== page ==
Assessment of measures to improve air quality in Leiden
The Dutch Air Quality Decree requires all municipalities to submit an annual report on local air quality to the national government. In Leiden, the 2004 report indicated that the European standards for nitrogen dioxide (NOx) and/or particulates (PM10) levels had been exceeded at a number of locations that year.
Even without additional measures, the number of pollution ‘hotpots’ will have declined by 2010. This is because background concentrations will by then have fallen as a result of both European and national measures. During the derogation period (probably 2010 for PM10 and 2015 for NOx), however, the Netherlands will still have to meet European air quality standards across the country. In practical terms, this means that by this date the country must have effectively resolved all instances of air quality standards exceedance. This will require additional policy measures.
Having already taken a range of steps, Leiden municipality, by way of its Air Quality Taskforce (TL2), therefore asked CE to advise them on a number of additional measures from the local Air Quality Plan, as follows:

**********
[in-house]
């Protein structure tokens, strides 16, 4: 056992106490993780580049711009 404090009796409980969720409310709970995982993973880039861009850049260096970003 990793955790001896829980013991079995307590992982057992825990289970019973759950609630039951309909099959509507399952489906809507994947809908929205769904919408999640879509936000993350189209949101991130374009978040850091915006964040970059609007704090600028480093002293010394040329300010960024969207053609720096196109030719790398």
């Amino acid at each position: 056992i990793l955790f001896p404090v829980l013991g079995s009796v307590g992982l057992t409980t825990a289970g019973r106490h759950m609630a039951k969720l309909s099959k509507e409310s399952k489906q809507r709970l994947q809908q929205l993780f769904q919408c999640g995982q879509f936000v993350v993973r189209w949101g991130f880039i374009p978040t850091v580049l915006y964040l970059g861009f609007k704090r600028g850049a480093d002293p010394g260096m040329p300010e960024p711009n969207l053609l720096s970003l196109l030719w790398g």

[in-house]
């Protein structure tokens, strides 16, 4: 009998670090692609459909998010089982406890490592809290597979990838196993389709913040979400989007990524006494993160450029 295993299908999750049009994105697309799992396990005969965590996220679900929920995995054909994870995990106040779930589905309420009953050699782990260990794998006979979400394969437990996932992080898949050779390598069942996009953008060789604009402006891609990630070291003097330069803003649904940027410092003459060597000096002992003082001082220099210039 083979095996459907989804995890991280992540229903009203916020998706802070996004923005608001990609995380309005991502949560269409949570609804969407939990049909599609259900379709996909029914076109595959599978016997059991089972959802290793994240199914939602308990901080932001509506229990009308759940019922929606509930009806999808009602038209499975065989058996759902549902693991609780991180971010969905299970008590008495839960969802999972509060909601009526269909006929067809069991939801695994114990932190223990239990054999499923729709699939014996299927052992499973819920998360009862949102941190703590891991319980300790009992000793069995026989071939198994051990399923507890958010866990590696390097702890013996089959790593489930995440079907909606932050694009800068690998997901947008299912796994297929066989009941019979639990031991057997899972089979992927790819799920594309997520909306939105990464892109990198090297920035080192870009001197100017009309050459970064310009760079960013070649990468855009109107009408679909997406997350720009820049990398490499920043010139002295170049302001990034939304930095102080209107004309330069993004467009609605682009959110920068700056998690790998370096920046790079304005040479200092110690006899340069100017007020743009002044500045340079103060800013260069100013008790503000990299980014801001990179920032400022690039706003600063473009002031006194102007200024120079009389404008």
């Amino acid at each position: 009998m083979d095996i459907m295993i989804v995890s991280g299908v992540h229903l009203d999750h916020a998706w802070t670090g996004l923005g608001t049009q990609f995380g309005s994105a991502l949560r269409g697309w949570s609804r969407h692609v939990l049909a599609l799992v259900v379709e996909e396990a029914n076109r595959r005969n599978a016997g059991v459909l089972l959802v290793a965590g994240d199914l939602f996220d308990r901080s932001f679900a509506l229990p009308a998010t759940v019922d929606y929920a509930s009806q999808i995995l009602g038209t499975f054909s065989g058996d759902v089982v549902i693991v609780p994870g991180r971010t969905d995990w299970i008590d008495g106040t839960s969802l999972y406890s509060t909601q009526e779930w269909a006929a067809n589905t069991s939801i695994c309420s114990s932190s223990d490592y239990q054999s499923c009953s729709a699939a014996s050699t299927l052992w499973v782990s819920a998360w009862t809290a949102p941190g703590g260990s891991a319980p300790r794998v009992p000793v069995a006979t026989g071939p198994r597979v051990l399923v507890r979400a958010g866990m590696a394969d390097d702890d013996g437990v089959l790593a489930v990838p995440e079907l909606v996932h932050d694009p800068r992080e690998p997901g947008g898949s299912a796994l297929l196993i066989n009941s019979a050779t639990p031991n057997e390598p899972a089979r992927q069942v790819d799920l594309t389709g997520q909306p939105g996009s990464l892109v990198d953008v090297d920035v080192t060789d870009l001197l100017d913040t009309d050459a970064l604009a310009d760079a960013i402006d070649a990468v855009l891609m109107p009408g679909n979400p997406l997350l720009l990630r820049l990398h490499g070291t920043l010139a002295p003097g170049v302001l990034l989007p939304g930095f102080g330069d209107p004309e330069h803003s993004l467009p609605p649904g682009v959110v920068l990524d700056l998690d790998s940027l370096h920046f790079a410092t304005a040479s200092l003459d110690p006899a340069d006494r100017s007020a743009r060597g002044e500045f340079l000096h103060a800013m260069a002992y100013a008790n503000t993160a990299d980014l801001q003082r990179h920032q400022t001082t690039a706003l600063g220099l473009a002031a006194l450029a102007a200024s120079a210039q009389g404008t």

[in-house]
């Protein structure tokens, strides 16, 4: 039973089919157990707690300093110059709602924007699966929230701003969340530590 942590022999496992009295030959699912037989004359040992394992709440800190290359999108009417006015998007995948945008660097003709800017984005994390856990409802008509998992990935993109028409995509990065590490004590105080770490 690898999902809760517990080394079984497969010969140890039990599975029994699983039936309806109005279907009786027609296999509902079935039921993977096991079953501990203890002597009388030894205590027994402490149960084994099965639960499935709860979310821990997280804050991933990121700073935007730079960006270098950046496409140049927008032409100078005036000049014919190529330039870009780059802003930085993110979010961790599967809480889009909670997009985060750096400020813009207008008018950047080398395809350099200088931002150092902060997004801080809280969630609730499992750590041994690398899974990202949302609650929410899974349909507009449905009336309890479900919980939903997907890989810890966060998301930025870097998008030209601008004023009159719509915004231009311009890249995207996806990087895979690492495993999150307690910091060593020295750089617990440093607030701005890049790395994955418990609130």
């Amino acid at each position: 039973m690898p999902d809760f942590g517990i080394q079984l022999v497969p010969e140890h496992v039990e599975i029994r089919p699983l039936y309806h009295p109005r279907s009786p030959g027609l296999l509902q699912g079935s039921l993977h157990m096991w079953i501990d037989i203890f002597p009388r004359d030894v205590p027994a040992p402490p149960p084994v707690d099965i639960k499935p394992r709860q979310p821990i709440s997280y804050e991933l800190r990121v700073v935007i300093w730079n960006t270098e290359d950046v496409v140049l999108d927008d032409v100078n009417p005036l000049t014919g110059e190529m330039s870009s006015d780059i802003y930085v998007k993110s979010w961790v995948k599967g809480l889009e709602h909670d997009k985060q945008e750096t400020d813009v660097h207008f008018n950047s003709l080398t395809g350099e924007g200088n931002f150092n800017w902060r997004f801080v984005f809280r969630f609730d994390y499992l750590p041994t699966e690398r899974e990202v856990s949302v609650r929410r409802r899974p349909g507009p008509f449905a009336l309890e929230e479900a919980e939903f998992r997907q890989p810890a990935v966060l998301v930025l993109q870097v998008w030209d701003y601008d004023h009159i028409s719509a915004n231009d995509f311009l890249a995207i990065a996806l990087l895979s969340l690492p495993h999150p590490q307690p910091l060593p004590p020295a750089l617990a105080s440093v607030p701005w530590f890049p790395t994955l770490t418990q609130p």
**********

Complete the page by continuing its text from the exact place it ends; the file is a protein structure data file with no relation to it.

1. Establishment of a ‘green zone’ for freight traffic, combined with alternative distribution concepts.
2. Use of ‘Site Transport Performance’ certification in (re)development projects.
3. Parking tariffs indexed to vehicle environmental performance.
4. A clean and fuel-efficient municipal vehicle fleet.
5. Synchronisation of traffic lights (‘green wave’) on certain local roads.
6. As 5, but for heavy goods vehicles only.
7. Introduction of LARGAS philosophy (Dutch acronym for ‘Driving slower gets you there quicker’) on certain local roads.
8. A split-level interchange on Plesmanlaan.
9. Wet-sweeping of local roads. *
(* This measure is not included in the Air Quality Plan, but was later added by TL2).
These additional measures were assessed by CE with respect to the following criteria: practical feasibility, impact on air quality hotspots in 2010, side-effects, costs, legal feasibility, lead time and public support. This assessment was based on a desk study, talks with experts from Leiden municipality and elsewhere, modelling simulations (CAR) and validation of interim results with a broad array of civic actors from the city.